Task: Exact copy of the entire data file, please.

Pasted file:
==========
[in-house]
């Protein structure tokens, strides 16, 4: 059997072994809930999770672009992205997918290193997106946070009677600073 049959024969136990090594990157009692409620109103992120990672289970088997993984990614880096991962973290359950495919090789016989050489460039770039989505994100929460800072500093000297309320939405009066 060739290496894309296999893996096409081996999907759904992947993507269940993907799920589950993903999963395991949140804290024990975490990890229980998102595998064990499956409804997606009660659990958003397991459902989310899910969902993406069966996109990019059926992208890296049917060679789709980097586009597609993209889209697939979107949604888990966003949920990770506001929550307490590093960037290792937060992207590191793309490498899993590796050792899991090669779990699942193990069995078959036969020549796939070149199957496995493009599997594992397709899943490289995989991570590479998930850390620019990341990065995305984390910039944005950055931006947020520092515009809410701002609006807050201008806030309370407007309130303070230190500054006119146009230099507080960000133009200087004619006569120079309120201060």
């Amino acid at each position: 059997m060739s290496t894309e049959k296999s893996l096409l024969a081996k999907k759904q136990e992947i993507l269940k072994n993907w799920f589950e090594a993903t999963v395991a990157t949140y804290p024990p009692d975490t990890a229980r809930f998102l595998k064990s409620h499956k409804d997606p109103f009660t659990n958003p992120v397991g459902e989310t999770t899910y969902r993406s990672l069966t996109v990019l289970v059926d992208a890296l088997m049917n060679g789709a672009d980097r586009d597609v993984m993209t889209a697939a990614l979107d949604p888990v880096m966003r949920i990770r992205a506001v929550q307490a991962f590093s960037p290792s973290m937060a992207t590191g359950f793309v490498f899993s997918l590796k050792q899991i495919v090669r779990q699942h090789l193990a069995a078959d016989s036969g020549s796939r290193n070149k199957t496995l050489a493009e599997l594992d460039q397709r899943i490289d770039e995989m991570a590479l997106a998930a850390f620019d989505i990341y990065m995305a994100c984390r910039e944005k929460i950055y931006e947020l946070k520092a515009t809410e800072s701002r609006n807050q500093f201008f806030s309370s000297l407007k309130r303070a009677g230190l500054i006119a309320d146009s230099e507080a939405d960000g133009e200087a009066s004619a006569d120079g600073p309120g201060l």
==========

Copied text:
[in-house]
């Protein structure tokens, strides 16, 4: 059997072994809930999770672009992205997918290193997106946070009677600073 049959024969136990090594990157009692409620109103992120990672289970088997993984990614880096991962973290359950495919090789016989050489460039770039989505994100929460800072500093000297309320939405009066 060739290496894309296999893996096409081996999907759904992947993507269940993907799920589950993903999963395991949140804290024990975490990890229980998102595998064990499956409804997606009660659990958003397991459902989310899910969902993406069966996109990019059926992208890296049917060679789709980097586009597609993209889209697939979107949604888990966003949920990770506001929550307490590093960037290792937060992207590191793309490498899993590796050792899991090669779990699942193990069995078959036969020549796939070149199957496995493009599997594992397709899943490289995989991570590479998930850390620019990341990065995305984390910039944005950055931006947020520092515009809410701002609006807050201008806030309370407007309130303070230190500054006119146009230099507080960000133009200087004619006569120079309120201060």
């Amino acid at each position: 059997m060739s290496t894309e049959k296999s893996l096409l024969a081996k999907k759904q136990e992947i993507l269940k072994n993907w799920f589950e090594a993903t999963v395991a990157t949140y804290p024990p009692d975490t990890a229980r809930f998102l595998k064990s409620h499956k409804d997606p109103f009660t659990n958003p992120v397991g459902e989310t999770t899910y969902r993406s990672l069966t996109v990019l289970v059926d992208a890296l088997m049917n060679g789709a672009d980097r586009d597609v993984m993209t889209a697939a990614l979107d949604p888990v880096m966003r949920i990770r992205a506001v929550q307490a991962f590093s960037p290792s973290m937060a992207t590191g359950f793309v490498f899993s997918l590796k050792q899991i495919v090669r779990q699942h090789l193990a069995a078959d016989s036969g020549s796939r290193n070149k199957t496995l050489a493009e599997l594992d460039q397709r899943i490289d770039e995989m991570a590479l997106a998930a850390f620019d989505i990341y990065m995305a994100c984390r910039e944005k929460i950055y931006e947020l946070k520092a515009t809410e800072s701002r609006n807050q500093f201008f806030s309370s000297l407007k309130r303070a009677g230190l500054i006119a309320d146009s230099e507080a939405d960000g133009e200087a009066s004619a006569d120079g600073p309120g201060l």